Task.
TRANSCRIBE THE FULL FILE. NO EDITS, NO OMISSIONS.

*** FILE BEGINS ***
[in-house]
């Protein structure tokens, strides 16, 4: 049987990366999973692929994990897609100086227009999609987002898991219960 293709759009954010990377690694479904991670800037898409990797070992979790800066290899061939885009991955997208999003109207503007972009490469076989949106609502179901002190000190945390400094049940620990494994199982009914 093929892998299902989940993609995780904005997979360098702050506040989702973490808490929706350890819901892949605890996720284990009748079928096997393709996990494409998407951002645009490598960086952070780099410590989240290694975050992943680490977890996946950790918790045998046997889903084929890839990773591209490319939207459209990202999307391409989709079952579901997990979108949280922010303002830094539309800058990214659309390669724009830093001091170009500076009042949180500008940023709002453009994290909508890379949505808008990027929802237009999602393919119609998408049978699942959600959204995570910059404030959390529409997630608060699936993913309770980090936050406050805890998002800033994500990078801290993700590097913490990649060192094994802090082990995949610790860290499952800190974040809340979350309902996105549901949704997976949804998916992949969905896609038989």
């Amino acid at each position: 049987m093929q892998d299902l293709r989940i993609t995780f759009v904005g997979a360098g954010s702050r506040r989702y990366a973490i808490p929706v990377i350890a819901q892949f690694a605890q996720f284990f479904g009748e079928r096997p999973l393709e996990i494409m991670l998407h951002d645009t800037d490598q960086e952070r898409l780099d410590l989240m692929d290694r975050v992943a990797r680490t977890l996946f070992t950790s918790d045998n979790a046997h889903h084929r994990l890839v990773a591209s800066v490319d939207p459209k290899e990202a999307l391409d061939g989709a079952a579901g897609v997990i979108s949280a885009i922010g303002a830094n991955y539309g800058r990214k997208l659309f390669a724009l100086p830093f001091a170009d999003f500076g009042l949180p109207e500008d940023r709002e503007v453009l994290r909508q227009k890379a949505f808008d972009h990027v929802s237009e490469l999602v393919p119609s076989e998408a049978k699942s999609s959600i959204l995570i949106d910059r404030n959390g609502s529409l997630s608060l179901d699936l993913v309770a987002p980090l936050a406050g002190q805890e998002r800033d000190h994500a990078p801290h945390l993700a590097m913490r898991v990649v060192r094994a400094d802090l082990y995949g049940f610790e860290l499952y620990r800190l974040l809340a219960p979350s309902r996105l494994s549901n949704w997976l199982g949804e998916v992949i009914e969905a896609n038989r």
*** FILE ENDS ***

[in-house]
């Protein structure tokens, strides 16, 4: 049987990366999973692929994990897609100086227009999609987002898991219960 293709759009954010990377690694479904991670800037898409990797070992979790800066290899061939885009991955997208999003109207503007972009490469076989949106609502179901002190000190945390400094049940620990494994199982009914 093929892998299902989940993609995780904005997979360098702050506040989702973490808490929706350890819901892949605890996720284990009748079928096997393709996990494409998407951002645009490598960086952070780099410590989240290694975050992943680490977890996946950790918790045998046997889903084929890839990773591209490319939207459209990202999307391409989709079952579901997990979108949280922010303002830094539309800058990214659309390669724009830093001091170009500076009042949180500008940023709002453009994290909508890379949505808008990027929802237009999602393919119609998408049978699942959600959204995570910059404030959390529409997630608060699936993913309770980090936050406050805890998002800033994500990078801290993700590097913490990649060192094994802090082990995949610790860290499952800190974040809340979350309902996105549901949704997976949804998916992949969905896609038989």
């Amino acid at each position: 049987m093929q892998d299902l293709r989940i993609t995780f759009v904005g997979a360098g954010s702050r506040r989702y990366a973490i808490p929706v990377i350890a819901q892949f690694a605890q996720f284990f479904g009748e079928r096997p999973l393709e996990i494409m991670l998407h951002d645009t800037d490598q960086e952070r898409l780099d410590l989240m692929d290694r975050v992943a990797r680490t977890l996946f070992t950790s918790d045998n979790a046997h889903h084929r994990l890839v990773a591209s800066v490319d939207p459209k290899e990202a999307l391409d061939g989709a079952a579901g897609v997990i979108s949280a885009i922010g303002a830094n991955y539309g800058r990214k997208l659309f390669a724009l100086p830093f001091a170009d999003f500076g009042l949180p109207e500008d940023r709002e503007v453009l994290r909508q227009k890379a949505f808008d972009h990027v929802s237009e490469l999602v393919p119609s076989e998408a049978k699942s999609s959600i959204l995570i949106d910059r404030n959390g609502s529409l997630s608060l179901d699936l993913v309770a987002p980090l936050a406050g002190q805890e998002r800033d000190h994500a990078p801290h945390l993700a590097m913490r898991v990649v060192r094994a400094d802090l082990y995949g049940f610790e860290l499952y620990r800190l974040l809340a219960p979350s309902r996105l494994s549901n949704w997976l199982g949804e998916v992949i009914e969905a896609n038989r």